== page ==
Features

June 2009 Issue

Tire Tech

Your tires are the only contact you have with the ground. Heat is their enemy, and maintaining proper pressure can help prevent wear and failures.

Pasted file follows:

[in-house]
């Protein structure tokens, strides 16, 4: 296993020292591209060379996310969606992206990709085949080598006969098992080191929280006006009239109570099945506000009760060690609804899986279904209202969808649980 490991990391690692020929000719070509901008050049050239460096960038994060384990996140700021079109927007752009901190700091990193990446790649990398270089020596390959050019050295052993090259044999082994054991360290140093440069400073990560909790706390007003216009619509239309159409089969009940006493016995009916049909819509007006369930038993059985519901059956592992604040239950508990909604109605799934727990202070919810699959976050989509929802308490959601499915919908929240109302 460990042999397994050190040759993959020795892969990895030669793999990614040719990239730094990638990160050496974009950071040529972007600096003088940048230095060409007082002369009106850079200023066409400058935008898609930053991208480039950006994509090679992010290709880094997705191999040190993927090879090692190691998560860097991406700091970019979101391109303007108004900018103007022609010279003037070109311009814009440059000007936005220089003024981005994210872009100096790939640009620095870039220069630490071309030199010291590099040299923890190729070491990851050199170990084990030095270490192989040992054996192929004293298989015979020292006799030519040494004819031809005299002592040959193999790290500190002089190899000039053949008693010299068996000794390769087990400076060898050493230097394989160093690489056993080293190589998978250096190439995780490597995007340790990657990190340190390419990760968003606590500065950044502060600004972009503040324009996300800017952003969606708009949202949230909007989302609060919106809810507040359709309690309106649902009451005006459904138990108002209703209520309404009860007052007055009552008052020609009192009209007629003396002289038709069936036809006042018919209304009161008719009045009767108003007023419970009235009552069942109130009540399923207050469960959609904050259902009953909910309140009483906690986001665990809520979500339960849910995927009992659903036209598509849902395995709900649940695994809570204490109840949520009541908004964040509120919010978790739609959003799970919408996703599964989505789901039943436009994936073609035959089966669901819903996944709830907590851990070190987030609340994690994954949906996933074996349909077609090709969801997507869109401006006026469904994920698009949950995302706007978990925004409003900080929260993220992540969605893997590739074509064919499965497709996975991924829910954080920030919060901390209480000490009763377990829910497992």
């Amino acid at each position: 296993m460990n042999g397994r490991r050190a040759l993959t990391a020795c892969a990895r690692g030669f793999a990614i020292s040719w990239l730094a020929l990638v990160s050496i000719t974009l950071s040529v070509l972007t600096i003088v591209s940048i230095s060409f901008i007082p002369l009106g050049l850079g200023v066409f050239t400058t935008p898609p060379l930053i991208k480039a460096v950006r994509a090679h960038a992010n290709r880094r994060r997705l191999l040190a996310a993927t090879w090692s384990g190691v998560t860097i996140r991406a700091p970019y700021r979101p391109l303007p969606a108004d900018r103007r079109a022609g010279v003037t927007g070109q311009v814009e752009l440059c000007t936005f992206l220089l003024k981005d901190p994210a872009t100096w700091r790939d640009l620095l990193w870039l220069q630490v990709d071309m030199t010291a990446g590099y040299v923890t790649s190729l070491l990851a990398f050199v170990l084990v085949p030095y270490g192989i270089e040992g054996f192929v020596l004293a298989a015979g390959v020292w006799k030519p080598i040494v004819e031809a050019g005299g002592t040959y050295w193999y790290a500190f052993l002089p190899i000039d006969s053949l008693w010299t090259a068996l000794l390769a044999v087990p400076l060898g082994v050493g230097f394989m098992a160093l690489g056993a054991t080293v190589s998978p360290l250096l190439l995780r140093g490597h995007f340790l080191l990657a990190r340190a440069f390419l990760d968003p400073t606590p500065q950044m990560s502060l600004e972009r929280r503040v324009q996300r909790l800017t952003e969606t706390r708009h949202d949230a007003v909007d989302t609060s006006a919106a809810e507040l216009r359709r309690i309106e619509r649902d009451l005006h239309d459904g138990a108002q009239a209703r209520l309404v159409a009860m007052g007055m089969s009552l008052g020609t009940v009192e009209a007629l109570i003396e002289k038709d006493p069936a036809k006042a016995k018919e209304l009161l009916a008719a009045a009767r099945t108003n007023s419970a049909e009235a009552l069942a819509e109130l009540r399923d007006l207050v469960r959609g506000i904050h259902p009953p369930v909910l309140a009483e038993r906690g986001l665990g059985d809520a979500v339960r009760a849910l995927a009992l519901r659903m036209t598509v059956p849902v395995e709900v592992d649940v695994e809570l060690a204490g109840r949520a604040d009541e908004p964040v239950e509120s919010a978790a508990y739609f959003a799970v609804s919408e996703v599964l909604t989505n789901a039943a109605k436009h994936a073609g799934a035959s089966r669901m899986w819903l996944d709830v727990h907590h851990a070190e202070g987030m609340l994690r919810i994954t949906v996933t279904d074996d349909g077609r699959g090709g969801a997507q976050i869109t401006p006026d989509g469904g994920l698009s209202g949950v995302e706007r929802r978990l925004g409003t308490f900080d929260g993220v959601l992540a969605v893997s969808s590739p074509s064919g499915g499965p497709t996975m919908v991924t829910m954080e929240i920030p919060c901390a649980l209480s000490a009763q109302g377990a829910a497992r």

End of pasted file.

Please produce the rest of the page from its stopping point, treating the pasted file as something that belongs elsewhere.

Few pilots pay much attention to their tires. They kick them a couple of times before lighting the fire, or put air in them when they look really low, but that’s about it. That’s a little cavalier to us, considering those three (or more, if you’re lucky) small, round, rubber donuts not only support the airplane’s weight, but also supply the friction necessary to follow the yellow brick road and stop when you get to its end. As part of a project for sister publication Aviation Consumer, we recently had the opportunity to speak with industry executives about tires and tire failures, as well as a myriad of other related topics, while researching why aircraft tires fail. We found that, short of suffering a puncture, paying close attention to the airframe manufacturer’s recommended inflation pressure is your best bet to prevent tire failures. We also found that, to understand why proper inflation is key, we need to understand how these tires are made. The basic light-plane tire isn’t that much different from the ones your grandparents used on their Model T. The current standards for aircraft tires are embodied in the FAA’s Technical Standard Order (TSO) C62e, last revised in 2006 (that TSO only addresses tires; inner tube standards are set by the Society of Automotive Engineers). Instead of the radial-ply tires common on modern automobiles, your light airplane’s tires likely are a bias-ply design, where the internal fabric cords are sandwiched between two layers of rubber and laid diagonally—at 30- and 60-degree angles to the tire’s centerline—and extend from bead to bead. Additional plies are laid opposite to each other. This contrasts with a radial-ply tire, a technology widely used by larger, faster aircraft. It’s based on plies laid from bead to bead but at right angles to the tread.

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